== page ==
There should be an author name at the start or the end of the article if it is published under a reliable source. If the article is published on a website that you are not familiar with, always check for grammatical or spelling errors. Writers who write for a living should not be making amateur mistakes, especially when their names are going to be displayed on the article. To verify the authenticity of the writer, check for other articles that were written by him. If those articles have been verified by reliable sources, what he has written is more likely to be real.
4. Are the images linked to the article accurate?
Fake news spreads faster when pictures are included to make it look reliable. However, pictures can be taken out of context and used inappropriately. One example would be a video of a man found hanging on a stairwell. This did not happen in Singapore, but the video spread like wildfire on Whatsapp, causing many citizens to criticise the government for not treating foreign workers properly during this Covid-19 pandemic. Always double check the pictures or videos you see online before sending it to your loved ones. Refrain from spreading text messages, or media that have not been verified by reliable sources.
Image credits: The Singapore Police Force
It is important to be critical thinkers during this period of time when fake news is on the rise and to be able to identify fake news is one step closer to stopping the spread of it. Following next should be advocacy. You may know that this article or text message is fake, but if your friends and family members do not know that, the news continues to spread. By educating the people around you, more people are aware of falsified information and they can do their part to create that awareness among their own circle of people.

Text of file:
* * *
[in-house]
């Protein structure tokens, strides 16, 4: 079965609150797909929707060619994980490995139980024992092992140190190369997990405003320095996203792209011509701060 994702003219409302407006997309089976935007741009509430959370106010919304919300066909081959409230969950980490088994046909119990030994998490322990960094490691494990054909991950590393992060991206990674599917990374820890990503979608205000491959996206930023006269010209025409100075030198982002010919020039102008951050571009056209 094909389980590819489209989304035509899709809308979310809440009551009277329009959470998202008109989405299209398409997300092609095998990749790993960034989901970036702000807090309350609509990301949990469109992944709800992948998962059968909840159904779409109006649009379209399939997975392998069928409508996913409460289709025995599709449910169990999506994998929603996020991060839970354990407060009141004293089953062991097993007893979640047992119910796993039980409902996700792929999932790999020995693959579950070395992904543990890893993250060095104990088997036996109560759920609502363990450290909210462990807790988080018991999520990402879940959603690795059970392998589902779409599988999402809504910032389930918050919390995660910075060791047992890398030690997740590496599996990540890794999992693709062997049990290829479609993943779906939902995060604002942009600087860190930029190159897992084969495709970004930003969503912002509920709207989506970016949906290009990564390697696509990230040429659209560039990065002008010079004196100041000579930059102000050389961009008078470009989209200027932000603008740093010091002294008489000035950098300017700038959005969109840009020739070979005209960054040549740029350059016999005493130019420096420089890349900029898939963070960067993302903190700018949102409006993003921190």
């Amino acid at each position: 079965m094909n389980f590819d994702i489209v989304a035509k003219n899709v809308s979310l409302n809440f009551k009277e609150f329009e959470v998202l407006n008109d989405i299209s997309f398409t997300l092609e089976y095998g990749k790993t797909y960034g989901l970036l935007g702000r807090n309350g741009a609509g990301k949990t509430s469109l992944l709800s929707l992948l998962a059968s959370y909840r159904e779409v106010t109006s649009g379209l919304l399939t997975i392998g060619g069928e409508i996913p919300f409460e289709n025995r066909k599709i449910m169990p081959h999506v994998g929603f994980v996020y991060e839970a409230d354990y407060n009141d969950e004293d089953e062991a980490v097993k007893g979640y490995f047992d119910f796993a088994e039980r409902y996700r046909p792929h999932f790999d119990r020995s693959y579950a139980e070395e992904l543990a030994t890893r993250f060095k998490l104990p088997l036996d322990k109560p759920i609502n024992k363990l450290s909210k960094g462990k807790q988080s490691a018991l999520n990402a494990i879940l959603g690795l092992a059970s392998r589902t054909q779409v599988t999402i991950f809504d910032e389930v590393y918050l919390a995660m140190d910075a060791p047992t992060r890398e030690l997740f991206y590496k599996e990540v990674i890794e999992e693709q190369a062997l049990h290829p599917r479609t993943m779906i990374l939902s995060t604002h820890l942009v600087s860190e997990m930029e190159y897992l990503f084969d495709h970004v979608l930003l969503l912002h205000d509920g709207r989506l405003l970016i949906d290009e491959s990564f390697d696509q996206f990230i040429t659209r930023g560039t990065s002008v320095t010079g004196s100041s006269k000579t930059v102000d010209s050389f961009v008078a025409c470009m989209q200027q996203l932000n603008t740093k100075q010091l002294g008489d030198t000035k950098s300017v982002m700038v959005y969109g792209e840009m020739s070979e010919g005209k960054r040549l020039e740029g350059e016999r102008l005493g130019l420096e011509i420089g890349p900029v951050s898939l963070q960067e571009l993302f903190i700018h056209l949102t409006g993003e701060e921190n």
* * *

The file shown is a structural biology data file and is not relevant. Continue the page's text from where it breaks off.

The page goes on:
Here are 3 steps you can take to educate your loved ones about fake news:
It is common that news are spread through online communication platforms or social media. If you were to receive such news from your family and friends, it is key to be able to identify which are fake news. When in doubt, always clarify with official websites or pages. One website you can turn to for updates regarding Covid-19 is the Ministry of Health website. If they have yet to report it, it is best to identify them as fake news until verified.
By identifying, you are then able to inform the senders that such information sent is false. Educate them how to detect fake news that they receive from others.
To curb the spread of fake news, ensure that your family members and friends delete those fake news that they have mass sent to others. It reduces the chances of others receiving and spreading them as well. Always remember: if you are unsure, don’t send it to someone else.
Fake news will always be around due to someone else’s ill intention to troll, criticise, or scare people receiving such contents. While the government is playing their part to keep us safe online, we should also do our part to prevent the spread of such news. We are all trying our best to keep each other safe during this pandemic, and we should continue to do so even in the cyber world. Practice critical thinking and responsible sharing.
There are many ways to advocate for a safer online space and one way is to raise awareness! If you love drawing, you can contribute through your drawings by participating in our Make The Change Design For Good youth competition where you create an artwork that speaks for a better internet space. Click here to learn more!